Intense exercise linked to hundreds of deaths of Ontario racehorses
Professor studied horse racing deaths between 2003 and 2015
Intense exercise is a hazard to racehorses in Ontario and has been linked to hundreds of deaths within the industry, according to a new study from the University of Guelph.
Peter Physick-Sheard, an emeritus professor of population medicine, examined 1,709 deaths in Ontario's horse racing industry between 2003 and 2015.
"Training and racing at top speed within a short amount of time and space is a health risk for horses," said Physick-Sheard of his study that was released this week in Equine Veterinary Journal.
Damage during exercise to the horses' musculoskeletal system, such as fractures, dislocations and tendon ruptures, is the most common underlying problem in the deaths, the study says. The study notes that the immediate cause of death for 97 per cent of those injured horses is euthanasia that occurs shortly after.
Dying suddenly ranks second and is closely affiliated with exercise, with those horses either dying on the track, or very shortly after a workout.
Since 2003, Ontario has maintained a registry of racehorse deaths that occur within 60 days of a race or trial entry, which provides insight into mortality rates, the study notes.
Physick-Sheard studied thoroughbreds, standardbreds and quarter-horses and looked at the differences in mortality both between the breeds and within them.
He and his team examined data from about three million race starts -- each time a horse starts a race -- and official recorded work events along with necropsy reports, the bulk of which were done at the university after a racehorse dies.
Thoroughbreds have the highest mortality, the study says, and notes that exercise represents 'a far greater hazard for
thoroughbreds than standardbreds' with a risk of dying up to eight times higher for thoroughbreds.
"The best example is the very high mortality for very young horses, especially stallions, on the thoroughbred side and is associated with exercise, which is an area we should focus on," said Physick-Sheard.
"[On the standardbred side] it's the high mortality that tends to occur off the track. That's really interesting and suggests something procedural and cultural."
Implications on horses
The study says the rate of deaths off the track for standardbreds is still about half that of thoroughbreds off track.
He said his study highlighted important structural factors within the industry that need to be examined more closely, especially those within the thoroughbred world.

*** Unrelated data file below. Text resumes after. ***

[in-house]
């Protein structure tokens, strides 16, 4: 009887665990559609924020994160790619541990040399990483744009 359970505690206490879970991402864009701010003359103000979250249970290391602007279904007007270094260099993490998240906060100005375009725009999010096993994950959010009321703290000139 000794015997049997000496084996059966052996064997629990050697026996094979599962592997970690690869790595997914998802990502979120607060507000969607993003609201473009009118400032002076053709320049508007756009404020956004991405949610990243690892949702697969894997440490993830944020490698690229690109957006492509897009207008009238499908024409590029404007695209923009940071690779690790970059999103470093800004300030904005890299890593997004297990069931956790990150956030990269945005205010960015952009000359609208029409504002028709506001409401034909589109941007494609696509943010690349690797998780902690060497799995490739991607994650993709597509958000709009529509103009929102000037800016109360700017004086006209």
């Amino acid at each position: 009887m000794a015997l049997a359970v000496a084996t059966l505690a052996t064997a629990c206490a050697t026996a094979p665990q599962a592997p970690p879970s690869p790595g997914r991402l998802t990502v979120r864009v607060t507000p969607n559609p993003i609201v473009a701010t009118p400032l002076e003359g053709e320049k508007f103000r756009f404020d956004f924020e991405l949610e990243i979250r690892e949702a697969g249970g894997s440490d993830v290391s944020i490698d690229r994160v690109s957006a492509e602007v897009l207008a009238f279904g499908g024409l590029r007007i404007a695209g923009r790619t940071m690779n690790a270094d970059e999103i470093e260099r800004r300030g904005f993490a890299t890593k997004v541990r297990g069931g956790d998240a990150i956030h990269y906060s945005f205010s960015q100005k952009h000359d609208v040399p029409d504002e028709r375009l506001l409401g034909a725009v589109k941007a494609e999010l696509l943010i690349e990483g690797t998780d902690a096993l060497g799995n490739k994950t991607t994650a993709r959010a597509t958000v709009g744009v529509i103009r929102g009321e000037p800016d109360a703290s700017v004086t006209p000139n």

An oft-stated euphemism within horse racing goes as: standardbreds race to win and thoroughbreds race to breed.
That has real world implications on the horses, Physick-Sheard said. Standardbred horses, those used in harness racing, are focused on winning over a long period of time, he said, noting that most begin racing at three years old and can race until they are about 14 years old.
"Their type of work and training is much more progressive, much more gradual," he suggested as a possible reason for the lower death rates of standardbred horses.
Those horses will often run upwards of 1,000 kilometres before they enter their first race. Standardbred horses have a high mortality that tends to occur off the track, pointing to another area that should be examined, Physick-Sheard said. "That's really interesting and suggests something procedural and cultural," he said.
Thoroughbreds are different
"Thoroughbred racing is more intense and progressive, but shorter in duration," Physick-Sheard said. There is more money to be made in thoroughbreds through breeding, rather than from wining
races, he said, and making money is more intense for thoroughbreds younger than five years of age.
Thoroughbreds generally train with relatively short distances to minimize damage that is punctuated by short, intense bursts on the racetrack.
The management of young thoroughbreds, especially those aged two years old, is another area the racing industry should examine further, he said.
Physick-Sheard said the study is the "first of its kind" to compare mortality in three racing breeds.
The death registry is held by the Alcohol and Gaming Commission of Ontario, a Crown agency that regulates the horse racing industry.
The AGCO granted the professor access to the data.The AGCO said it has just begun to examine the study.
"There is an initiative to review the rules of racing and we're looking at what can be improved and what can help," said Mike Wilson, the manager of racing operations with the AGCO.
"The findings (of the study) will be useful in the AGCO's current review."
The AGCO said an official investigates every time a horse dies or is injured or there is an incident.
"Any time a horse goes down, it's one horse too many," Wilson said.